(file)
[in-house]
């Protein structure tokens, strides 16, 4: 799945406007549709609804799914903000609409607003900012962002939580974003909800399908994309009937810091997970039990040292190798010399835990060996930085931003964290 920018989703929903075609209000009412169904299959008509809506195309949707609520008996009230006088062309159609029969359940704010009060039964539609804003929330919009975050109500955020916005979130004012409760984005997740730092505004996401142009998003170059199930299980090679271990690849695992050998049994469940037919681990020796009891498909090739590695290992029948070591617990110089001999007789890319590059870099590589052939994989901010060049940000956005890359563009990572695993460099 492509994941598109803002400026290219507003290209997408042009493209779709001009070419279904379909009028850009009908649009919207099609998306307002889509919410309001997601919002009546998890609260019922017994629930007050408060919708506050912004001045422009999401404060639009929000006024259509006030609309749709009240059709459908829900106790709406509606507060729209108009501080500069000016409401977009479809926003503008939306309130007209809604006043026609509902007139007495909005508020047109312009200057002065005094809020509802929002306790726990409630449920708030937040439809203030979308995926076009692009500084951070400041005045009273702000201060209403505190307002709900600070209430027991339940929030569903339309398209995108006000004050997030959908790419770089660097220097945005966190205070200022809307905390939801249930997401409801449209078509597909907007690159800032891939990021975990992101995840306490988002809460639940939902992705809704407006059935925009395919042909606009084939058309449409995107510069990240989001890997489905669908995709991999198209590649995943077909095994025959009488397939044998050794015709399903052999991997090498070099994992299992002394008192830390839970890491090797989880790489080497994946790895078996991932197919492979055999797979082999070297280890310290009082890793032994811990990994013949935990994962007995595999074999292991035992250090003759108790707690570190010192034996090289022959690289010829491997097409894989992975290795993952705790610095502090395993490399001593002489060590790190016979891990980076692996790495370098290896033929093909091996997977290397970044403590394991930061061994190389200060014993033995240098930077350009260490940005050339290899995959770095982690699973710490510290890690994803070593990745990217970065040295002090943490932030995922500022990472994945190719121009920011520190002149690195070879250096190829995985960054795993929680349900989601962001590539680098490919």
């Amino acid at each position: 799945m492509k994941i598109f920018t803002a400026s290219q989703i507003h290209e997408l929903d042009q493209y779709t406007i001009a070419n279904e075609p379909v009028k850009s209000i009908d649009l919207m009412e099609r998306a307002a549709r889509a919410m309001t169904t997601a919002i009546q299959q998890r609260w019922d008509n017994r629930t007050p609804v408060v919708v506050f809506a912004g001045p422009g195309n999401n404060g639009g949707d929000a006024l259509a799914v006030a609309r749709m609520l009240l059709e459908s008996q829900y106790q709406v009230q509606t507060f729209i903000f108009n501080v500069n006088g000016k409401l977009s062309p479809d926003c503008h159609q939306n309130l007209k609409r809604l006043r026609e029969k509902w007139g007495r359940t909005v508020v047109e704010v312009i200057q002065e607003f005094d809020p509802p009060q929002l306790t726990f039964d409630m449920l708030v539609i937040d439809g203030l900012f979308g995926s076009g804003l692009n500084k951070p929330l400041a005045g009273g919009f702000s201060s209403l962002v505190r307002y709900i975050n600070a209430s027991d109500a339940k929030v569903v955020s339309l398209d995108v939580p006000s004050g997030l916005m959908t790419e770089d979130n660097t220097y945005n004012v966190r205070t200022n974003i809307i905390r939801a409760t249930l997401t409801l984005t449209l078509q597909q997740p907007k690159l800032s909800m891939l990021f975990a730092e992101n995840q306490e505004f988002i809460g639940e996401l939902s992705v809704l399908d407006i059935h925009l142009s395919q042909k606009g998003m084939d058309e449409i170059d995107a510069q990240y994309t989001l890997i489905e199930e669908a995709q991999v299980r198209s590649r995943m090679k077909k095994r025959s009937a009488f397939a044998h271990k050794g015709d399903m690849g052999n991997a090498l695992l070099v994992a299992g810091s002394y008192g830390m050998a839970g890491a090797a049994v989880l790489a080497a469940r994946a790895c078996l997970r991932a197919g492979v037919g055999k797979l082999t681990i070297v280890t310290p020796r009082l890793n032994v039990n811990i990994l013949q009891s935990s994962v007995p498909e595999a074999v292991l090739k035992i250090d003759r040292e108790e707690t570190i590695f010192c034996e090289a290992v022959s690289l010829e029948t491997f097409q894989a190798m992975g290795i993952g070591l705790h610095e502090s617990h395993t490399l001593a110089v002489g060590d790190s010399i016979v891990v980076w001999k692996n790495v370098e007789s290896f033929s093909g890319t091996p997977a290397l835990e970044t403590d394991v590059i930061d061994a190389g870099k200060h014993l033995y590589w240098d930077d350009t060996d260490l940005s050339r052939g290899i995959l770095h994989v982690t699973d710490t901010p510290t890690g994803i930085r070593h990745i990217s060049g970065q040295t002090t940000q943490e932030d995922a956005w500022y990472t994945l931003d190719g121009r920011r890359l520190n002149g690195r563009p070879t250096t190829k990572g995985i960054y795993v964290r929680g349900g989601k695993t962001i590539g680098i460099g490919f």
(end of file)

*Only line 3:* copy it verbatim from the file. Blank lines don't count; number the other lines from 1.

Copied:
């Amino acid at each position: 799945m492509k994941i598109f920018t803002a400026s290219q989703i507003h290209e997408l929903d042009q493209y779709t406007i001009a070419n279904e075609p379909v009028k850009s209000i009908d649009l919207m009412e099609r998306a307002a549709r889509a919410m309001t169904t997601a919002i009546q299959q998890r609260w019922d008509n017994r629930t007050p609804v408060v919708v506050f809506a912004g001045p422009g195309n999401n404060g639009g949707d929000a006024l259509a799914v006030a609309r749709m609520l009240l059709e459908s008996q829900y106790q709406v009230q509606t507060f729209i903000f108009n501080v500069n006088g000016k409401l977009s062309p479809d926003c503008h159609q939306n309130l007209k609409r809604l006043r026609e029969k509902w007139g007495r359940t909005v508020v047109e704010v312009i200057q002065e607003f005094d809020p509802p009060q929002l306790t726990f039964d409630m449920l708030v539609i937040d439809g203030l900012f979308g995926s076009g804003l692009n500084k951070p929330l400041a005045g009273g919009f702000s201060s209403l962002v505190r307002y709900i975050n600070a209430s027991d109500a339940k929030v569903v955020s339309l398209d995108v939580p006000s004050g997030l916005m959908t790419e770089d979130n660097t220097y945005n004012v966190r205070t200022n974003i809307i905390r939801a409760t249930l997401t409801l984005t449209l078509q597909q997740p907007k690159l800032s909800m891939l990021f975990a730092e992101n995840q306490e505004f988002i809460g639940e996401l939902s992705v809704l399908d407006i059935h925009l142009s395919q042909k606009g998003m084939d058309e449409i170059d995107a510069q990240y994309t989001l890997i489905e199930e669908a995709q991999v299980r198209s590649r995943m090679k077909k095994r025959s009937a009488f397939a044998h271990k050794g015709d399903m690849g052999n991997a090498l695992l070099v994992a299992g810091s002394y008192g830390m050998a839970g890491a090797a049994v989880l790489a080497a469940r994946a790895c078996l997970r991932a197919g492979v037919g055999k797979l082999t681990i070297v280890t310290p020796r009082l890793n032994v039990n811990i990994l013949q009891s935990s994962v007995p498909e595999a074999v292991l090739k035992i250090d003759r040292e108790e707690t570190i590695f010192c034996e090289a290992v022959s690289l010829e029948t491997f097409q894989a190798m992975g290795i993952g070591l705790h610095e502090s617990h395993t490399l001593a110089v002489g060590d790190s010399i016979v891990v980076w001999k692996n790495v370098e007789s290896f033929s093909g890319t091996p997977a290397l835990e970044t403590d394991v590059i930061d061994a190389g870099k200060h014993l033995y590589w240098d930077d350009t060996d260490l940005s050339r052939g290899i995959l770095h994989v982690t699973d710490t901010p510290t890690g994803i930085r070593h990745i990217s060049g970065q040295t002090t940000q943490e932030d995922a956005w500022y990472t994945l931003d190719g121009r920011r890359l520190n002149g690195r563009p070879t250096t190829k990572g995985i960054y795993v964290r929680g349900g989601k695993t962001i590539g680098i460099g490919f």